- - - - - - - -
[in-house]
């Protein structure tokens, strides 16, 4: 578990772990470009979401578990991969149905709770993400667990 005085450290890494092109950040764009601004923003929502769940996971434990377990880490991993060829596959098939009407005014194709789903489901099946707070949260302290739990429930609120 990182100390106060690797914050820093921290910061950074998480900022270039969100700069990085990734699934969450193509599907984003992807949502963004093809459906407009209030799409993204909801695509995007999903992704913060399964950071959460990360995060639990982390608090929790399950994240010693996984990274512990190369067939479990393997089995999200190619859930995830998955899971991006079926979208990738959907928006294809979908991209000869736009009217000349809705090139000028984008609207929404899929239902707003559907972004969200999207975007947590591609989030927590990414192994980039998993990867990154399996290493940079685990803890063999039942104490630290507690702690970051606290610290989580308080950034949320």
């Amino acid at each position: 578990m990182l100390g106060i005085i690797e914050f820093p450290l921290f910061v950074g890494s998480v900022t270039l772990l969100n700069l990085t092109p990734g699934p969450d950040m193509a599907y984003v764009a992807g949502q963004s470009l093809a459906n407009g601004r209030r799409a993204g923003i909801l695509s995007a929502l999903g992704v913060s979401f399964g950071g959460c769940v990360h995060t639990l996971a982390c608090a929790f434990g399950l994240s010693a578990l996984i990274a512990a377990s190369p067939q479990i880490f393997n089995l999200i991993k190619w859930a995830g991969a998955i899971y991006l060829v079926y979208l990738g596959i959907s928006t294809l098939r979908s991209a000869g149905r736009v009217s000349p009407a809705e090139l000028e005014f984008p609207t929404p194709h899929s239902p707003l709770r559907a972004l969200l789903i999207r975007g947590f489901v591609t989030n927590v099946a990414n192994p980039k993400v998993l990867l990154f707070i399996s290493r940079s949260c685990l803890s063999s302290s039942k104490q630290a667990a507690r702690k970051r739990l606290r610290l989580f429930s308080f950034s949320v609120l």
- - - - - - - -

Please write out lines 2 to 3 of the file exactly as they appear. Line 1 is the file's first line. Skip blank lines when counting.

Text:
């Protein structure tokens, strides 16, 4: 578990772990470009979401578990991969149905709770993400667990 005085450290890494092109950040764009601004923003929502769940996971434990377990880490991993060829596959098939009407005014194709789903489901099946707070949260302290739990429930609120 990182100390106060690797914050820093921290910061950074998480900022270039969100700069990085990734699934969450193509599907984003992807949502963004093809459906407009209030799409993204909801695509995007999903992704913060399964950071959460990360995060639990982390608090929790399950994240010693996984990274512990190369067939479990393997089995999200190619859930995830998955899971991006079926979208990738959907928006294809979908991209000869736009009217000349809705090139000028984008609207929404899929239902707003559907972004969200999207975007947590591609989030927590990414192994980039998993990867990154399996290493940079685990803890063999039942104490630290507690702690970051606290610290989580308080950034949320």
């Amino acid at each position: 578990m990182l100390g106060i005085i690797e914050f820093p450290l921290f910061v950074g890494s998480v900022t270039l772990l969100n700069l990085t092109p990734g699934p969450d950040m193509a599907y984003v764009a992807g949502q963004s470009l093809a459906n407009g601004r209030r799409a993204g923003i909801l695509s995007a929502l999903g992704v913060s979401f399964g950071g959460c769940v990360h995060t639990l996971a982390c608090a929790f434990g399950l994240s010693a578990l996984i990274a512990a377990s190369p067939q479990i880490f393997n089995l999200i991993k190619w859930a995830g991969a998955i899971y991006l060829v079926y979208l990738g596959i959907s928006t294809l098939r979908s991209a000869g149905r736009v009217s000349p009407a809705e090139l000028e005014f984008p609207t929404p194709h899929s239902p707003l709770r559907a972004l969200l789903i999207r975007g947590f489901v591609t989030n927590v099946a990414n192994p980039k993400v998993l990867l990154f707070i399996s290493r940079s949260c685990l803890s063999s302290s039942k104490q630290a667990a507690r702690k970051r739990l606290r610290l989580f429930s308080f950034s949320v609120l």